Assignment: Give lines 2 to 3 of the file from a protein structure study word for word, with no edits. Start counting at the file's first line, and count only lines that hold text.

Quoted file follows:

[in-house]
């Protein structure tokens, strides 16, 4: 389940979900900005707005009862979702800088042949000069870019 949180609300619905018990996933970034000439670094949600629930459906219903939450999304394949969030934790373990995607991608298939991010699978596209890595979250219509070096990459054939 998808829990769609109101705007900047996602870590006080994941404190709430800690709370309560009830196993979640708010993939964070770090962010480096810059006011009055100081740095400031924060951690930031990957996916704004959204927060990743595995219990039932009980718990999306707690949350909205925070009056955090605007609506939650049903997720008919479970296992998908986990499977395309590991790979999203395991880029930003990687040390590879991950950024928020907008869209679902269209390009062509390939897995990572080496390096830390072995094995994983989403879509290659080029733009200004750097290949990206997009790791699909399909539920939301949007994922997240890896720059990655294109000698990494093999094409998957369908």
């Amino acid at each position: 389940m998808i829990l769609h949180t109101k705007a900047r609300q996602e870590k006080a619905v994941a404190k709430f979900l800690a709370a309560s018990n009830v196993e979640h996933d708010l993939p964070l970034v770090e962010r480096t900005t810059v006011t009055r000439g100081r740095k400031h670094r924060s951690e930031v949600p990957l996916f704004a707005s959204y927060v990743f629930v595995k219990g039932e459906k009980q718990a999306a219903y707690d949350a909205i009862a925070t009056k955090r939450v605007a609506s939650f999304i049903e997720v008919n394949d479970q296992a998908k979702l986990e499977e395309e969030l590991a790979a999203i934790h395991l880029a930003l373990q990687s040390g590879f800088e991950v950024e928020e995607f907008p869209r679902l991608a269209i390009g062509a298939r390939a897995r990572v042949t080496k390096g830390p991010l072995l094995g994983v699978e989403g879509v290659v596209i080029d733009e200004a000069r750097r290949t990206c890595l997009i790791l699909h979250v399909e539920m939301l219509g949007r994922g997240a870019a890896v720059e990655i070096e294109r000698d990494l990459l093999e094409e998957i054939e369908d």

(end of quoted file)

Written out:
């Protein structure tokens, strides 16, 4: 389940979900900005707005009862979702800088042949000069870019 949180609300619905018990996933970034000439670094949600629930459906219903939450999304394949969030934790373990995607991608298939991010699978596209890595979250219509070096990459054939 998808829990769609109101705007900047996602870590006080994941404190709430800690709370309560009830196993979640708010993939964070770090962010480096810059006011009055100081740095400031924060951690930031990957996916704004959204927060990743595995219990039932009980718990999306707690949350909205925070009056955090605007609506939650049903997720008919479970296992998908986990499977395309590991790979999203395991880029930003990687040390590879991950950024928020907008869209679902269209390009062509390939897995990572080496390096830390072995094995994983989403879509290659080029733009200004750097290949990206997009790791699909399909539920939301949007994922997240890896720059990655294109000698990494093999094409998957369908």
């Amino acid at each position: 389940m998808i829990l769609h949180t109101k705007a900047r609300q996602e870590k006080a619905v994941a404190k709430f979900l800690a709370a309560s018990n009830v196993e979640h996933d708010l993939p964070l970034v770090e962010r480096t900005t810059v006011t009055r000439g100081r740095k400031h670094r924060s951690e930031v949600p990957l996916f704004a707005s959204y927060v990743f629930v595995k219990g039932e459906k009980q718990a999306a219903y707690d949350a909205i009862a925070t009056k955090r939450v605007a609506s939650f999304i049903e997720v008919n394949d479970q296992a998908k979702l986990e499977e395309e969030l590991a790979a999203i934790h395991l880029a930003l373990q990687s040390g590879f800088e991950v950024e928020e995607f907008p869209r679902l991608a269209i390009g062509a298939r390939a897995r990572v042949t080496k390096g830390p991010l072995l094995g994983v699978e989403g879509v290659v596209i080029d733009e200004a000069r750097r290949t990206c890595l997009i790791l699909h979250v399909e539920m939301l219509g949007r994922g997240a870019a890896v720059e990655i070096e294109r000698d990494l990459l093999e094409e998957i054939e369908d």